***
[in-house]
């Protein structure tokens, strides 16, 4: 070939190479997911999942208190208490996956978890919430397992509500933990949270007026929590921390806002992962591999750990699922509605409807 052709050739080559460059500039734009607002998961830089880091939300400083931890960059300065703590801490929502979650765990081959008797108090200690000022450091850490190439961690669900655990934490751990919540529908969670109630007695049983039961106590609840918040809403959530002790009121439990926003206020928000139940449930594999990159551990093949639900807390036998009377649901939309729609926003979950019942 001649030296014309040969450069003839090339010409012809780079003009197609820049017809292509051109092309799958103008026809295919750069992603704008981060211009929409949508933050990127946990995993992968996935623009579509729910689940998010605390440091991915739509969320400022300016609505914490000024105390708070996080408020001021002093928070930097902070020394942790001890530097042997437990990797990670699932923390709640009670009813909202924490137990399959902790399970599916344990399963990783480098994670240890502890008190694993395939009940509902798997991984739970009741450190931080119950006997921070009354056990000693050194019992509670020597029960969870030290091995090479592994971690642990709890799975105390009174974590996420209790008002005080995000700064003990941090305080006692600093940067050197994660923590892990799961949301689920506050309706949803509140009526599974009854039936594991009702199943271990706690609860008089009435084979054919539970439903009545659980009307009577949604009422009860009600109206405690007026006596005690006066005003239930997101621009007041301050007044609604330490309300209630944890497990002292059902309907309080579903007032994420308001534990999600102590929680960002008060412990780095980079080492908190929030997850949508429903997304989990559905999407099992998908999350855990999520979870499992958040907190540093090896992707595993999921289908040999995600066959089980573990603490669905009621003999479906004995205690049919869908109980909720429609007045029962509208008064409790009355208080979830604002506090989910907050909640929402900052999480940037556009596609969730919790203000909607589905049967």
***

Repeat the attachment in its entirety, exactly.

[in-house]
């Protein structure tokens, strides 16, 4: 070939190479997911999942208190208490996956978890919430397992509500933990949270007026929590921390806002992962591999750990699922509605409807 052709050739080559460059500039734009607002998961830089880091939300400083931890960059300065703590801490929502979650765990081959008797108090200690000022450091850490190439961690669900655990934490751990919540529908969670109630007695049983039961106590609840918040809403959530002790009121439990926003206020928000139940449930594999990159551990093949639900807390036998009377649901939309729609926003979950019942 001649030296014309040969450069003839090339010409012809780079003009197609820049017809292509051109092309799958103008026809295919750069992603704008981060211009929409949508933050990127946990995993992968996935623009579509729910689940998010605390440091991915739509969320400022300016609505914490000024105390708070996080408020001021002093928070930097902070020394942790001890530097042997437990990797990670699932923390709640009670009813909202924490137990399959902790399970599916344990399963990783480098994670240890502890008190694993395939009940509902798997991984739970009741450190931080119950006997921070009354056990000693050194019992509670020597029960969870030290091995090479592994971690642990709890799975105390009174974590996420209790008002005080995000700064003990941090305080006692600093940067050197994660923590892990799961949301689920506050309706949803509140009526599974009854039936594991009702199943271990706690609860008089009435084979054919539970439903009545659980009307009577949604009422009860009600109206405690007026006596005690006066005003239930997101621009007041301050007044609604330490309300209630944890497990002292059902309907309080579903007032994420308001534990999600102590929680960002008060412990780095980079080492908190929030997850949508429903997304989990559905999407099992998908999350855990999520979870499992958040907190540093090896992707595993999921289908040999995600066959089980573990603490669905009621003999479906004995205690049919869908109980909720429609007045029962509208008064409790009355208080979830604002506090989910907050909640929402900052999480940037556009596609969730919790203000909607589905049967």